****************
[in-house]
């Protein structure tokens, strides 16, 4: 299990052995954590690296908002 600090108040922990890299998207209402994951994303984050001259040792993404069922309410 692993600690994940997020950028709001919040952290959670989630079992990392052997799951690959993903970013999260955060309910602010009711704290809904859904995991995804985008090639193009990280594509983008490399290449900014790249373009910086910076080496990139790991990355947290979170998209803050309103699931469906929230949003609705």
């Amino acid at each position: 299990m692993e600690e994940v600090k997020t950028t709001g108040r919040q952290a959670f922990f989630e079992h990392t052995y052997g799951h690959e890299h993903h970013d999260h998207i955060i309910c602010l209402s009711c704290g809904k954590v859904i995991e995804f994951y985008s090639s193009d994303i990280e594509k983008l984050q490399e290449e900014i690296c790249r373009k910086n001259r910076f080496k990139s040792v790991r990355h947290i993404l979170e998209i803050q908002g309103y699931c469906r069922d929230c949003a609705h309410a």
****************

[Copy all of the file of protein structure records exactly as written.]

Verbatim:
[in-house]
């Protein structure tokens, strides 16, 4: 299990052995954590690296908002 600090108040922990890299998207209402994951994303984050001259040792993404069922309410 692993600690994940997020950028709001919040952290959670989630079992990392052997799951690959993903970013999260955060309910602010009711704290809904859904995991995804985008090639193009990280594509983008490399290449900014790249373009910086910076080496990139790991990355947290979170998209803050309103699931469906929230949003609705």
């Amino acid at each position: 299990m692993e600690e994940v600090k997020t950028t709001g108040r919040q952290a959670f922990f989630e079992h990392t052995y052997g799951h690959e890299h993903h970013d999260h998207i955060i309910c602010l209402s009711c704290g809904k954590v859904i995991e995804f994951y985008s090639s193009d994303i990280e594509k983008l984050q490399e290449e900014i690296c790249r373009k910086n001259r910076f080496k990139s040792v790991r990355h947290i993404l979170e998209i803050q908002g309103y699931c469906r069922d929230c949003a609705h309410a």